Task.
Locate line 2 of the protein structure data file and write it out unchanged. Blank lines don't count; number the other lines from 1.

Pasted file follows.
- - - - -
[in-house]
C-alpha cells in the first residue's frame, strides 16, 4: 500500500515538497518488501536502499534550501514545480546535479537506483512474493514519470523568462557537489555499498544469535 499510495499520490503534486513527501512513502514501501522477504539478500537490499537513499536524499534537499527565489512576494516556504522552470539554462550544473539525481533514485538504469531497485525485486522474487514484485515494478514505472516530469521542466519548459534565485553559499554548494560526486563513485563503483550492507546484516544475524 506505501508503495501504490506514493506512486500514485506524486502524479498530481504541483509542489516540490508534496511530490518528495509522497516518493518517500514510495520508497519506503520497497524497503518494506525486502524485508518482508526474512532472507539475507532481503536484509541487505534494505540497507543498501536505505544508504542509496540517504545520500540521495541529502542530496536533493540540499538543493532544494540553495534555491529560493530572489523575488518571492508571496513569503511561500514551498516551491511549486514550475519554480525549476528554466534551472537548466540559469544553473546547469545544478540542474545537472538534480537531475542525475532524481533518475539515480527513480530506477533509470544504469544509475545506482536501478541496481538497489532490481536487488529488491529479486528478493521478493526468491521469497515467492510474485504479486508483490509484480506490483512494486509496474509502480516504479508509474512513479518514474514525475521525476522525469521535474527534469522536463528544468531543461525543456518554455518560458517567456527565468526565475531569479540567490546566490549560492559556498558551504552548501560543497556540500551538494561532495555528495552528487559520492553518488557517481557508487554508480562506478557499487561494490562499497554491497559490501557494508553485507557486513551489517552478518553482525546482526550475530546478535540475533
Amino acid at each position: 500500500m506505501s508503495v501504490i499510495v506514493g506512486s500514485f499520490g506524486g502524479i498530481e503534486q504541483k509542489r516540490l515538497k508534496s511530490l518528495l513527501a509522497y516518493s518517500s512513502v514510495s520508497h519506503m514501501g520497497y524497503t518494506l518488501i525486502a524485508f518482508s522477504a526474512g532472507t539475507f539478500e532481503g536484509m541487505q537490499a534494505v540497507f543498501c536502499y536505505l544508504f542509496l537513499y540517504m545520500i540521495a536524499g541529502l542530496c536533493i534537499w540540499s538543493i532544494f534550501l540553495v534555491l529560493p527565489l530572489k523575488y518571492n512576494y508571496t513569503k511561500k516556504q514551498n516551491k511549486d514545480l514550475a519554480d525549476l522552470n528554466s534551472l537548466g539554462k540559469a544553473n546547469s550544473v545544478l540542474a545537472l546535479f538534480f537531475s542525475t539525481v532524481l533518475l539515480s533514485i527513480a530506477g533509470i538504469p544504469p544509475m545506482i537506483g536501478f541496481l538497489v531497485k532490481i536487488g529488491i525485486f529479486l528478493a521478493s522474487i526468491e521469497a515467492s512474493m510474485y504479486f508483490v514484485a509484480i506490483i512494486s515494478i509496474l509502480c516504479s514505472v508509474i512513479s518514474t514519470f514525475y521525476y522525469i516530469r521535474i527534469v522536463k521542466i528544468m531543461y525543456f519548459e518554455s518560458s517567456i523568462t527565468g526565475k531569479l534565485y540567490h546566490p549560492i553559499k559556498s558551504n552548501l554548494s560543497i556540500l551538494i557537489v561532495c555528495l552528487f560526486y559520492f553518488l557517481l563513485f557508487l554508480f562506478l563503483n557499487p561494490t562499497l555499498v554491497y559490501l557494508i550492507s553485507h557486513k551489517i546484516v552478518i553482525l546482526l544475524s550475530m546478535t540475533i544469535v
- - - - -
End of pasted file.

C-alpha cells in the first residue's frame, strides 16, 4: 500500500515538497518488501536502499534550501514545480546535479537506483512474493514519470523568462557537489555499498544469535 499510495499520490503534486513527501512513502514501501522477504539478500537490499537513499536524499534537499527565489512576494516556504522552470539554462550544473539525481533514485538504469531497485525485486522474487514484485515494478514505472516530469521542466519548459534565485553559499554548494560526486563513485563503483550492507546484516544475524 506505501508503495501504490506514493506512486500514485506524486502524479498530481504541483509542489516540490508534496511530490518528495509522497516518493518517500514510495520508497519506503520497497524497503518494506525486502524485508518482508526474512532472507539475507532481503536484509541487505534494505540497507543498501536505505544508504542509496540517504545520500540521495541529502542530496536533493540540499538543493532544494540553495534555491529560493530572489523575488518571492508571496513569503511561500514551498516551491511549486514550475519554480525549476528554466534551472537548466540559469544553473546547469545544478540542474545537472538534480537531475542525475532524481533518475539515480527513480530506477533509470544504469544509475545506482536501478541496481538497489532490481536487488529488491529479486528478493521478493526468491521469497515467492510474485504479486508483490509484480506490483512494486509496474509502480516504479508509474512513479518514474514525475521525476522525469521535474527534469522536463528544468531543461525543456518554455518560458517567456527565468526565475531569479540567490546566490549560492559556498558551504552548501560543497556540500551538494561532495555528495552528487559520492553518488557517481557508487554508480562506478557499487561494490562499497554491497559490501557494508553485507557486513551489517552478518553482525546482526550475530546478535540475533